Looking for wine to try? It’s zin for the win

Not a fan of zinfandel wines? These contemporary zins might change your mind. Krista Slater for The Atlanta Journal-Constitution

Credit: Jerry and Krista Slater

Credit: Jerry and Krista Slater

Not a fan of zinfandel wines? These contemporary zins might change your mind. Krista Slater for The Atlanta Journal-Constitution

After spending the past week sampling dry, mineral-driven wines from producers in France and Austria that champion subtlety and restraint, the ripe aromatics and plush texture that are unmistakably zinfandel feel like a guilty pleasure.

While this quintessentially American red grape has had a less than stellar reputation in recent years among the wine elite, we’re here to argue that zinfandel has its place in the modern California wine scene. There are many contemporary zins that might change your mind about what this wine can be.

Zinfandel has an ancient past rooted in Europe, and started appearing in the northeast U.S. as early as the 1820s, before making its way out west. Italian immigrants were significant in propagating zinfandel plantings in California; however, more often than not, they made wines from many different grapes planted together.

It was in the 1960s and ‘70s that the zinfandel grape had its first peak. The well-known California restaurant Chez Panisse held annual zinfandel celebration dinners, starting in 1976. Around the same time, white zinfandel came into being after a stuck, or stalled, fermentation at Sutter Home winery. What started as a sweeter, pale catastrophe, became a 1980s favorite.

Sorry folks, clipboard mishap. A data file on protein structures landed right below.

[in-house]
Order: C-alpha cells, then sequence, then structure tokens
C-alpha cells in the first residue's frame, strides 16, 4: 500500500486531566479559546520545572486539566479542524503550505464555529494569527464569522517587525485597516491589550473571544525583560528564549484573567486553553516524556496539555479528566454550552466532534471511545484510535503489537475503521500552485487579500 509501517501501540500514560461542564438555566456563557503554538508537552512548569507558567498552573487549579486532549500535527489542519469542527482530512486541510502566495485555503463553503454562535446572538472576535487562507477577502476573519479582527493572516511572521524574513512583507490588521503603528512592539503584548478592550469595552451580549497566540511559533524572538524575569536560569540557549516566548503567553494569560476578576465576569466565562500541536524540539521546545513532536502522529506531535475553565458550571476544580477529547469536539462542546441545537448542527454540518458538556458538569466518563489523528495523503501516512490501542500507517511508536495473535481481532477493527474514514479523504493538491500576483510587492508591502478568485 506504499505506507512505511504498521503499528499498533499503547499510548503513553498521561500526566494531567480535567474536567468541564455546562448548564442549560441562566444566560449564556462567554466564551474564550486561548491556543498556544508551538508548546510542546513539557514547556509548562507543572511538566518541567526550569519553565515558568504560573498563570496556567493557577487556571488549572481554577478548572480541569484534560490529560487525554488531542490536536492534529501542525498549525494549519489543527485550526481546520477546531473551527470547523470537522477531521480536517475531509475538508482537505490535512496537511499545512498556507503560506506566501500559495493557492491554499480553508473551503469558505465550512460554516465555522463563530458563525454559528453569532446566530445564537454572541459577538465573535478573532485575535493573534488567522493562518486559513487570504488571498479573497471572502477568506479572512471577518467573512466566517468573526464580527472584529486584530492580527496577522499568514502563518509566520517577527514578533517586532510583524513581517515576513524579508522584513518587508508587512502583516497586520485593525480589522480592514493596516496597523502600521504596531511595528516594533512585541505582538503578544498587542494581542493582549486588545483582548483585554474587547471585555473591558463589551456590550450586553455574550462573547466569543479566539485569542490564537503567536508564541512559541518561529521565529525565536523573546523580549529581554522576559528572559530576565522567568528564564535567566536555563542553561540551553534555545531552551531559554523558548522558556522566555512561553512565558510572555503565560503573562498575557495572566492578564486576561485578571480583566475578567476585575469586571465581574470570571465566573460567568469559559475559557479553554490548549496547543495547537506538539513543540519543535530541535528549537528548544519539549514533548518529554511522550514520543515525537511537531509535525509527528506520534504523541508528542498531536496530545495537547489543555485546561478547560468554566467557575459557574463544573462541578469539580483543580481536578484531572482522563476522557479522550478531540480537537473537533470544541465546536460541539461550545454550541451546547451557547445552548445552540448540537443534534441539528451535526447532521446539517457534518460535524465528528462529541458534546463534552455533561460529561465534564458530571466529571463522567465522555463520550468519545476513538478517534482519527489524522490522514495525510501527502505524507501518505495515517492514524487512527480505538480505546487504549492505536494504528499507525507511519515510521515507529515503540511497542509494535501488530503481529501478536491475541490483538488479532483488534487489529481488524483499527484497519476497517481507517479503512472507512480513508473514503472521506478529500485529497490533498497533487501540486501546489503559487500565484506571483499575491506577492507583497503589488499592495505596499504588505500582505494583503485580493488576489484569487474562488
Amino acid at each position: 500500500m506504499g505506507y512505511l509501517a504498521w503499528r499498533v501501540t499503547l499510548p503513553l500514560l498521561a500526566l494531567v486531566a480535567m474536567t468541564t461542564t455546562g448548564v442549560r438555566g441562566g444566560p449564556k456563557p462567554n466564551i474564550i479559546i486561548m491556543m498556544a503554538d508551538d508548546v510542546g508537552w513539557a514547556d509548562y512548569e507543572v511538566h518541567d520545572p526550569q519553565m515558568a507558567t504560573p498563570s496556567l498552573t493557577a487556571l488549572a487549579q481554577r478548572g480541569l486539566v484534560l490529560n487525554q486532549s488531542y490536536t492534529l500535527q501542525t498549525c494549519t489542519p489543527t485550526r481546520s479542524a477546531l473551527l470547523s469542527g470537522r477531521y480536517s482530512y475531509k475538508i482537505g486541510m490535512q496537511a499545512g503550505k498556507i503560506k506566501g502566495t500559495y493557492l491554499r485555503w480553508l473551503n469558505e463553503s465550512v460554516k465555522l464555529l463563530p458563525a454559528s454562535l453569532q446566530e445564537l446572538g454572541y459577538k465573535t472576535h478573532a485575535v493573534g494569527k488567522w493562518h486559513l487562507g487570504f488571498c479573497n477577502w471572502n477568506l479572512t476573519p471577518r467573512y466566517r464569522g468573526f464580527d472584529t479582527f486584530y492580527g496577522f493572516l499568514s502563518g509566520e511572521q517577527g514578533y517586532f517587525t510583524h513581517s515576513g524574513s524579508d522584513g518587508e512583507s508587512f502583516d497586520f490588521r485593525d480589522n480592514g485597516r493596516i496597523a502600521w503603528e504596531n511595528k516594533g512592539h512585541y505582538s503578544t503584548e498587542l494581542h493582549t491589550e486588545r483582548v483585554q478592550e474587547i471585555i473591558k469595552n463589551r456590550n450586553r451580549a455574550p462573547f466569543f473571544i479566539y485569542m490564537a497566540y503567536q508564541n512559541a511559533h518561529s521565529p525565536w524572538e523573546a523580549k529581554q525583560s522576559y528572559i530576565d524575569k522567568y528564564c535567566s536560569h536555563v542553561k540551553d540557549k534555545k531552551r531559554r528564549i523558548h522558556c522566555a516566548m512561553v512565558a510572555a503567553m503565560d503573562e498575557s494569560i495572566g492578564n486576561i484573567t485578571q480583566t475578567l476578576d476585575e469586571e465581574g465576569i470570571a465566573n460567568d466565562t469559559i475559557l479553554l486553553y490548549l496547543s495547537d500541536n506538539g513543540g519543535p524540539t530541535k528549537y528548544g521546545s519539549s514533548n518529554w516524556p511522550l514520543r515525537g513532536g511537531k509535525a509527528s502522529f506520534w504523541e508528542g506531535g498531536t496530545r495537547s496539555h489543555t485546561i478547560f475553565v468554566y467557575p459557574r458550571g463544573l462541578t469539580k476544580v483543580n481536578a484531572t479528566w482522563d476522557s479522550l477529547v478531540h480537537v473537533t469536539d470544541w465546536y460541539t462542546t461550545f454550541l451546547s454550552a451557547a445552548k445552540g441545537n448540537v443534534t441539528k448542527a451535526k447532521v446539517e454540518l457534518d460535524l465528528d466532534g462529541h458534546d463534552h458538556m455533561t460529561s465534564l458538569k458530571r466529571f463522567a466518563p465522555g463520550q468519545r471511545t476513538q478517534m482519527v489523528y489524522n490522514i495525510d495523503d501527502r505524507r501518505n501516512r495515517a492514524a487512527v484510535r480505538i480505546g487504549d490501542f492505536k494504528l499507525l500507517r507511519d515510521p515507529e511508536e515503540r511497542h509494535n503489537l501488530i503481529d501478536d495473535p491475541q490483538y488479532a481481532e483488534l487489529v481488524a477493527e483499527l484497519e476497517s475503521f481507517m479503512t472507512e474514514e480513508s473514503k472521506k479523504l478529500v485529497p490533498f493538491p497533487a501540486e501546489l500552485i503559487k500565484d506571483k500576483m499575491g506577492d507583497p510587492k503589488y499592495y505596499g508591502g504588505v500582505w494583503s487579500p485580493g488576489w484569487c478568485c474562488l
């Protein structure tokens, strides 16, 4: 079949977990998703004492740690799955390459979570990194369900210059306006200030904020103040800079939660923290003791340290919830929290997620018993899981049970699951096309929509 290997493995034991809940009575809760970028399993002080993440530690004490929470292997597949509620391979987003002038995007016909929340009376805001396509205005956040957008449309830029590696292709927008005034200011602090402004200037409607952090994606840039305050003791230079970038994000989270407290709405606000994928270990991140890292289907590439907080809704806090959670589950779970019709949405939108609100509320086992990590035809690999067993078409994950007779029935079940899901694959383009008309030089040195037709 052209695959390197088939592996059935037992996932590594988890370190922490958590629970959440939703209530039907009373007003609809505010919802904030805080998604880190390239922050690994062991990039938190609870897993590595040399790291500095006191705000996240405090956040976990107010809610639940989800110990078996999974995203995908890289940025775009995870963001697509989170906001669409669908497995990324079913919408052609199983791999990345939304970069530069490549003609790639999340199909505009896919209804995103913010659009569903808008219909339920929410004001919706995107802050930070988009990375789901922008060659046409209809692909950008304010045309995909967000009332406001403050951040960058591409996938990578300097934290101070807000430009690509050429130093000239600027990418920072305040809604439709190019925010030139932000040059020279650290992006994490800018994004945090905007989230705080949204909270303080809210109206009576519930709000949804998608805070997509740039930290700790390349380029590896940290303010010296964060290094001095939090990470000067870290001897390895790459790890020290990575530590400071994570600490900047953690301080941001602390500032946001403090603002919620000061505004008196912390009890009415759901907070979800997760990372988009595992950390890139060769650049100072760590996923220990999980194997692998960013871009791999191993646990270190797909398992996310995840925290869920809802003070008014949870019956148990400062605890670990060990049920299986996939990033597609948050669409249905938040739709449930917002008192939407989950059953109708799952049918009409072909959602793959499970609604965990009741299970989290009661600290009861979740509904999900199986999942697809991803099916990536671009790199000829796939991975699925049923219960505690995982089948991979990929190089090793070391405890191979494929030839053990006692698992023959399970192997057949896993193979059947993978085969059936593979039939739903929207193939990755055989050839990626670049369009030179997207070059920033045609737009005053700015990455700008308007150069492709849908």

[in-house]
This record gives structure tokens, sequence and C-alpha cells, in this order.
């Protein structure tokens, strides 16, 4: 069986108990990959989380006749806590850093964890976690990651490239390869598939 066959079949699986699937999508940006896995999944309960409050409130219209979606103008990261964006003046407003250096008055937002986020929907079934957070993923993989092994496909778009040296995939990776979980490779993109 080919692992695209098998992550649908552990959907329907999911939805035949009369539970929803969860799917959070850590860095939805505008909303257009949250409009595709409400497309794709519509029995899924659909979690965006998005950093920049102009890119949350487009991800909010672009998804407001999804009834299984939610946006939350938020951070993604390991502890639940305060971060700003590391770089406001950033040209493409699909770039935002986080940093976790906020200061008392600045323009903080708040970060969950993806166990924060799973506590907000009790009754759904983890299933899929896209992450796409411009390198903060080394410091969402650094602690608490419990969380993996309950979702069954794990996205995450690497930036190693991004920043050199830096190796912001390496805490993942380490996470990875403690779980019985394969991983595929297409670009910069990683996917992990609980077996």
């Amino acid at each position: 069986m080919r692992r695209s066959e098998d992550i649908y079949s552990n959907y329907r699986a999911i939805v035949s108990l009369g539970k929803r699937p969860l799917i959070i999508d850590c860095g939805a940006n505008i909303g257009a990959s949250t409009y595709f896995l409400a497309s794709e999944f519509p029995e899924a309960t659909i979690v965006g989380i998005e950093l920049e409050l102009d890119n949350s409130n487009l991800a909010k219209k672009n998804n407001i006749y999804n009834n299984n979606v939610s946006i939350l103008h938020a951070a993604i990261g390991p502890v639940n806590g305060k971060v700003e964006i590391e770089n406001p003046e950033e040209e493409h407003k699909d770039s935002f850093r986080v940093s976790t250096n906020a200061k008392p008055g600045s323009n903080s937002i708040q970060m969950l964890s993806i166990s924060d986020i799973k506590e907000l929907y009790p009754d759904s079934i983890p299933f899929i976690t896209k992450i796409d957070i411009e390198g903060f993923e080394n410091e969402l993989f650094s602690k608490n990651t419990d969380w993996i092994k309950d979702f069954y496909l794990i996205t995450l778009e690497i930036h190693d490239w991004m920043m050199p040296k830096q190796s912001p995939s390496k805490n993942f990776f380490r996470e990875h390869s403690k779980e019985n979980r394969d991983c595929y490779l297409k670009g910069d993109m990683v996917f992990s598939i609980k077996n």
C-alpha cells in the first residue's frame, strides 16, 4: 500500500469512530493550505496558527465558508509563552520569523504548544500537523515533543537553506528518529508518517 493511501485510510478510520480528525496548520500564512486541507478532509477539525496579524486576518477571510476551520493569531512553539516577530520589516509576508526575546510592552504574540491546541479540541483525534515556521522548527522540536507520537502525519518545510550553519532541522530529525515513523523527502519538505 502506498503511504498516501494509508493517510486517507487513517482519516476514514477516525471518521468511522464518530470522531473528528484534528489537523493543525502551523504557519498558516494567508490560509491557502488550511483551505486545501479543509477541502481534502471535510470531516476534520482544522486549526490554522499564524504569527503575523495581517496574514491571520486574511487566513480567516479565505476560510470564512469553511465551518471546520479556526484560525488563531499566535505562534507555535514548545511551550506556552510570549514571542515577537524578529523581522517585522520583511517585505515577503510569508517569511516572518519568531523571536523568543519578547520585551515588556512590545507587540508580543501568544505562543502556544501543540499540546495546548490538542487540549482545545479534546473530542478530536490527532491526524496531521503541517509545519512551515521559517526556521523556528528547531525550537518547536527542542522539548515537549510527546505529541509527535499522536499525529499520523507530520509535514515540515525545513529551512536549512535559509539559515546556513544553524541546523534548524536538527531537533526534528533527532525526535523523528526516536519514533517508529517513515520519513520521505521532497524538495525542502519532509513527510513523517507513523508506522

In the recent past, zinfandel wines became unbridled, unbalanced and overly dependent on marketing, rather than quality. But, a quality zinfandel still can be a cheery delight — fresh, well-balanced, and a juicy treat to bring to a barbecue.

Here are a few recent zinfandel-style favorites:

Broc Cellars white zinfandel 2020

Broc is one of the California zinfandel producers that straddles the classic and contemporary modes. This wine proves that “white” zin isn’t decidedly sweet and/or simple. It is made using two zinfandel vineyards, Arrowhead in Sonoma and Ricetti in Mendocino. The Ricetti vineyard’s zinfandel is a light red, whole-cluster wine. A small amount is added to the Arrowhead base rosé, giving it deeper structure. Low-intervention, natural and delicious, this white zinfandel is like a refreshing bite of salted watermelon.

Las Jaras sweet berry wine 2019

This hipster darling is new to the Georgia market, and utterly delightful. A blend of carignan, zinfandel, charbono and petite sirah, this wine harks back to the field blends typical in early California winemaking. It’s fun, juicy and great for someone looking for a less intense wine in the category.

Brown Estates zinfandel Napa Valley 2019

The Brown family made its first zin in 1996. The first Black-owned winery in the Napa Valley, it produces a polished, modern zin, structured, yet graceful — a wine to splurge on.

Carol Shelton Wild Thing old-vine zinfandel 2018

Carol Shelton is a true wine trailblazer, and a longtime devotee of the zinfandel grape. We never tire of old-school California zinfandel, as long as it is balanced, like this one. Its juicy, approachable fruit taste always pairs well with barbecue. There is a purity of flavor to Shelton’s wines, a testament to her decades of experience, and the muscle of the older vines.

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